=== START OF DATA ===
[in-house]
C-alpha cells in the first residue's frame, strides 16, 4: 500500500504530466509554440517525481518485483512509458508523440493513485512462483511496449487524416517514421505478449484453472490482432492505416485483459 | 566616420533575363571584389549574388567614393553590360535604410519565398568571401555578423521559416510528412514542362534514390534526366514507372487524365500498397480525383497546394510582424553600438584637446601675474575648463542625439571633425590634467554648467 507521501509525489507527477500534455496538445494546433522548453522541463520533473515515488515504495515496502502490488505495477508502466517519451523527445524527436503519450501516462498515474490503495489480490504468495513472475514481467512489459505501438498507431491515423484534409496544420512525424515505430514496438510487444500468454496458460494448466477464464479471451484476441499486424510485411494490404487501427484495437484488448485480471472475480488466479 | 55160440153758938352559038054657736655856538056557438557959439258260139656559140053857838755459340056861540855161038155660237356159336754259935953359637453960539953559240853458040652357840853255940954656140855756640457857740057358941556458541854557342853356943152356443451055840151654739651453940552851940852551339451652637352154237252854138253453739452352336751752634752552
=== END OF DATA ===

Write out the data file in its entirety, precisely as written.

[in-house]
C-alpha cells in the first residue's frame, strides 16, 4: 500500500504530466509554440517525481518485483512509458508523440493513485512462483511496449487524416517514421505478449484453472490482432492505416485483459 | 566616420533575363571584389549574388567614393553590360535604410519565398568571401555578423521559416510528412514542362534514390534526366514507372487524365500498397480525383497546394510582424553600438584637446601675474575648463542625439571633425590634467554648467 507521501509525489507527477500534455496538445494546433522548453522541463520533473515515488515504495515496502502490488505495477508502466517519451523527445524527436503519450501516462498515474490503495489480490504468495513472475514481467512489459505501438498507431491515423484534409496544420512525424515505430514496438510487444500468454496458460494448466477464464479471451484476441499486424510485411494490404487501427484495437484488448485480471472475480488466479 | 55160440153758938352559038054657736655856538056557438557959439258260139656559140053857838755459340056861540855161038155660237356159336754259935953359637453960539953559240853458040652357840853255940954656140855756640457857740057358941556458541854557342853356943152356443451055840151654739651453940552851940852551339451652637352154237252854138253453739452352336751752634752552